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Going The Distance

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Going The Distance

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Taking that all-important next step in a relationship isn't so easy when two people live on opposite sides of a continent. That's the premise of this romantic comedy starring Drew Barrymore and Justin Long, who are on-off lovers in real life and bring that neurosis to the screen without going too far into the realms of the ridiculous. Apart from the odd airplane trip, their feet stay firmly on the ground which makes this a refreshing break from the Hollywood norm where the unlikeliest of obstacles can throw love off course.

Erin (Barrymore) is in her 30s and feels she is 'behind in life' because of a badly timed relationship in her youth. She's doing a summer internship at a prestigious New York newspaper in the futile hope of landing a permanent job and realising her ambition of becoming a journalist. During her stay, she meets music company exec Garrett (Long) in a bar, as you do. He's just been dumped by his girlfriend for neglecting to buy her a birthday gift, even though 'she said she didn't want anything'. (Duh...) Garrett is well-meaning, but evidently, he isn't the sharing type.

It's a distinctly unromantic beginning as Erin falls into bed with Garrett just because she's in a reckless mood. However, there is a natural, cosy warmth between Barrymore and Long which is plain to see from the start and helps in getting over the occasional bump in the story. There's no escaping the classic 'falling in love' montage; they stroll through the city, hold hands, gaze at each other, laugh out loud and gaze a bit more. Thankfully, this phase passes by quickly, then Erin is faced with having to return to California to complete her studies. Cue the awkwardness.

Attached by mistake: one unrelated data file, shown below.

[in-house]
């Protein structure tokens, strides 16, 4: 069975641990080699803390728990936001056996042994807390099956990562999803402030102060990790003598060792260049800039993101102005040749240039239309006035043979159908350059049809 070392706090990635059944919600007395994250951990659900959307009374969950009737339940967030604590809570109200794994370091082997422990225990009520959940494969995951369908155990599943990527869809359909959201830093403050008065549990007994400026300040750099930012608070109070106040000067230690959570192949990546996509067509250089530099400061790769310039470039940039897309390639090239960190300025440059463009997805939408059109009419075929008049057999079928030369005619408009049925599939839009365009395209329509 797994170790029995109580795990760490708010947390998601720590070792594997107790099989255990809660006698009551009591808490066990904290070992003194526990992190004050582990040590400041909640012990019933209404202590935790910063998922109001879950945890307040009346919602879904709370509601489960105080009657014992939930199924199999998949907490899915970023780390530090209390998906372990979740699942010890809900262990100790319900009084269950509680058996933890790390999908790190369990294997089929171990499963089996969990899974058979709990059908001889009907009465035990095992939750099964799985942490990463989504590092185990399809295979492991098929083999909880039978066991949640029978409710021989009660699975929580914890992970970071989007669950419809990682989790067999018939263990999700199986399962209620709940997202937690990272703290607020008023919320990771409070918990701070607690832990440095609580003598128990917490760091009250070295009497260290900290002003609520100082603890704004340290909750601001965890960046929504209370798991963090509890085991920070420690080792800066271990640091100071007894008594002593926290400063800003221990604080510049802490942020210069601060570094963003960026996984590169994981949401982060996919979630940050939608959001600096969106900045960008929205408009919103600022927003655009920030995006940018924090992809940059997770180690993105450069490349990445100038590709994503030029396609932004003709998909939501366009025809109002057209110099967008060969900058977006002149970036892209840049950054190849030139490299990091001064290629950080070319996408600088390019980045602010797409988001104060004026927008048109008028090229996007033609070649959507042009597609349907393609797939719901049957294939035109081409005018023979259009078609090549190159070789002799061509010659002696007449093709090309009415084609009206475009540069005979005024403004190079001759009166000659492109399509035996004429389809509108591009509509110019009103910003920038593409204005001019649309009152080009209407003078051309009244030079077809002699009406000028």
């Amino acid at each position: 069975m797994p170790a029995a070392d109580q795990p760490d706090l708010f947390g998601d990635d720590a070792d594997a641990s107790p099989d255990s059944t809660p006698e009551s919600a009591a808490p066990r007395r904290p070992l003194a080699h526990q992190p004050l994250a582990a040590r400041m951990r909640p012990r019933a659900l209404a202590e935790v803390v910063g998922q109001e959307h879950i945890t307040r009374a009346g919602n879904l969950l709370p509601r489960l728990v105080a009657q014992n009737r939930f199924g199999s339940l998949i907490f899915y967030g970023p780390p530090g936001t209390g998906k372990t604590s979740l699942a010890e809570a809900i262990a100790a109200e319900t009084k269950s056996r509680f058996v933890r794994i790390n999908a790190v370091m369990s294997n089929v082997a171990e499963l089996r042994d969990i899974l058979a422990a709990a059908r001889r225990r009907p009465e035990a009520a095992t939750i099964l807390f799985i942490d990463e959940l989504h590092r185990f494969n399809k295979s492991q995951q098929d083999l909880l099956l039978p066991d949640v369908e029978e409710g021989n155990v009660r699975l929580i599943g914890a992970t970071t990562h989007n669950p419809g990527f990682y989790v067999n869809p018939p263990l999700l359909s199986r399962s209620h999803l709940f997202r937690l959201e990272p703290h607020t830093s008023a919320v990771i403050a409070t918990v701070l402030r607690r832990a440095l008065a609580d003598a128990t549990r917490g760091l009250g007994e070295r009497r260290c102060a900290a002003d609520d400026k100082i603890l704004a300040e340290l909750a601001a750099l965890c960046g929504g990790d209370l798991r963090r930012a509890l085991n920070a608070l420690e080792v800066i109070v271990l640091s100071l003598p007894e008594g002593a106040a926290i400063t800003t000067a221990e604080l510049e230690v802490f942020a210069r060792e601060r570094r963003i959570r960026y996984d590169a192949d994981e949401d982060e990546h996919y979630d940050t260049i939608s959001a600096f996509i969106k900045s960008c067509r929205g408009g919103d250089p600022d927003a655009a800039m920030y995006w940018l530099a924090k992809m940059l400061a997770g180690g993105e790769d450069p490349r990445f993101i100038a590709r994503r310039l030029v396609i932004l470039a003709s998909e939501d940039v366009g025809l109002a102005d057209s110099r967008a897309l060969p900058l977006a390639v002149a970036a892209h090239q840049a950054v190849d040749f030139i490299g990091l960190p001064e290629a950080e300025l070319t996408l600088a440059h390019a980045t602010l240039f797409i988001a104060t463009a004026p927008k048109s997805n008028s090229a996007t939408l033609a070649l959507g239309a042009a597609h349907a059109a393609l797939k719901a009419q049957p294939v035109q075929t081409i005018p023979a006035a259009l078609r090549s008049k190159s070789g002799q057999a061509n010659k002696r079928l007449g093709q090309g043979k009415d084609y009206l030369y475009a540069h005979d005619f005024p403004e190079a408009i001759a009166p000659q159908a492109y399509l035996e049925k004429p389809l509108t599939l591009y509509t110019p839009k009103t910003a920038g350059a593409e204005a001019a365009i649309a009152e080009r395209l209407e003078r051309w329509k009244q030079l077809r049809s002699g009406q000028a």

If this were one of those old-fashioned love stories marked by grand gestures, Garrett would chase Erin to the airport and ask her to stay. In fact, Garrett chases Erin to the airport and, uh, you know, hey, after a bit of, you know, fumbling over the right words, he asks if it would be cool, if they, like, you know, kept in touch online, or something? Of course Erin is all for it, but what makes the separation interesting is that the terms of the relationship haven't been set and neither wants to be the one who raises the subject. Essentially, the geographical distance between them only underlines the emotional distance, which is created because both are quite settled where they are and fear risking that for something more.

This stop-and-start journey to true love is endearing and funny because it feels true. It's just a shame director Nanette Burnstein doesn't fully trust that, instead falling back on lazy jokes. Christina Applegate is a walking cliché as Erin's uptight sister who espouses the benefits of 'dry humping' after the couple get sweaty on her dining table. Meanwhile, Garrett seeks advice from familiarly slobby pals Jason Sudeikis and Charlie Day. Their chats have a loose, improvised feel, which is easy to engage with, but the gags can feel overly crude. On the other hand, a phone sex scene between Barrymore and Long is cringingly amusing. Those rough edges are easier to forgive because Barrymore and Long have a way of bringing out the silliness in each other and luckily, that kind of chemistry goes a long way.


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